25D: QUIZ PROGRAM [“The $64,000 Question,” e.g.]
58A: QUARTER PAST [2:15 p.m., e.g.]
48D: KEWPIE [Collectable doll, and a phonetic hint to four long puzzle answers]
When was this puzzle written, by whom, and (importantly!) for whom? I’ve never heard of a Kewpie doll and I’m guessing I’m not alone, since it a doll type that was “popular in the early 20th century.” For those keeping track, that’s at least 70 years ago if we’re being generous. The clue for the revealer ended up being hilarious in hindsight because I needed to look back at the theme answers to figure out how to pronounce KEWPIE instead of the revealer being any kind of hint itself.
When people talk about wanting to make sure that crosswords are more accessible for newer generations, this isn’t the puzzle they’d hand someone to get them into the craft. Not only is the revealer (the punchline = the most important to access part) outdated, many of the theme answers are SOSO, and a bunch of the fill is rough for a Monday puzzle: QID, UAR, YAQUI, ELUL, OSU, AUER, EDDA, ENCS. I mean, CMON. I’m curious to know whether other solvers had the same reaction that I did to this puzzle, or am I firmly out of the loop on something that’s otherwise common knowledge?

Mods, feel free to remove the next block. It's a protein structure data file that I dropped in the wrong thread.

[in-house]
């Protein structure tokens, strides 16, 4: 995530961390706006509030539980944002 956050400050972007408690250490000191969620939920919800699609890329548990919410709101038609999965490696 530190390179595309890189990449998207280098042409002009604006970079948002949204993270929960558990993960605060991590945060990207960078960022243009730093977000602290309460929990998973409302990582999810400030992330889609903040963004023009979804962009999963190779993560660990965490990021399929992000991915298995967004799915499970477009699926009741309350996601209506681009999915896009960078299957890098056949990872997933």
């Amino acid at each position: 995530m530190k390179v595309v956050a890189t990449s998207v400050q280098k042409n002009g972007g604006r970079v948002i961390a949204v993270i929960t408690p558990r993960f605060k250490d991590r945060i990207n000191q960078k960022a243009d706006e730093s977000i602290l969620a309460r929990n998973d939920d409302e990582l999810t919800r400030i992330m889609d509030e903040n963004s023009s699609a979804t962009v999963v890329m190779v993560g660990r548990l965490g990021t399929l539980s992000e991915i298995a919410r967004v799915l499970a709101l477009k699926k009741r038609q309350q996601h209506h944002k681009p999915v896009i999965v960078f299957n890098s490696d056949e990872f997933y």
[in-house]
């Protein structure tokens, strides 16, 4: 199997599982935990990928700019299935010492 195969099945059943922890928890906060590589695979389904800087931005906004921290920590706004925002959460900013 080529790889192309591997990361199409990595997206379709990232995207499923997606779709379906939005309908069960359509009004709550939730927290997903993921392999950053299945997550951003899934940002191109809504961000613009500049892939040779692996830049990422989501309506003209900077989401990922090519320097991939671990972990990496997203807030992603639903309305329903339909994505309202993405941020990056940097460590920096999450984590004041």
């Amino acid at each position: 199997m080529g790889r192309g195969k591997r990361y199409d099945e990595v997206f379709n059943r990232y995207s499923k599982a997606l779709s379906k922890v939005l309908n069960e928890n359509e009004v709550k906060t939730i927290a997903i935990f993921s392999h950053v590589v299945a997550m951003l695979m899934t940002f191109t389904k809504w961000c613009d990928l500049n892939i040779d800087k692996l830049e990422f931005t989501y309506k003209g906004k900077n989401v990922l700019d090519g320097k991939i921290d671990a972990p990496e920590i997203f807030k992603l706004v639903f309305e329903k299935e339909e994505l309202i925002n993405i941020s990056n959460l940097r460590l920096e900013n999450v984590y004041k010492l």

Zhouqin Burnikel’s Wall Street Journal crossword, “Fruit Turnovers”—Jim P’s review
The title serves as our revealer today indicating that we will find fruits going upward in the circled letters.
- 10d [Online pop-up, usually] INTERNET AD. Date.
- 17d [“Sleepless in Seattle” director] NORA EPHRON. Pear. Nice find.
- 21d [Applebee’s rival] TGI FRIDAYS. Fig. Interesting to note the apple in the rival’s name.
- 23d [Max or Buddy, e.g.] DOG NAME. Mango. Our dog looked like a “Penny” so that’s what we went with.
- 27d [“Sorry Not Sorry” singer] DEMI LOVATO. Lime. Another nice find.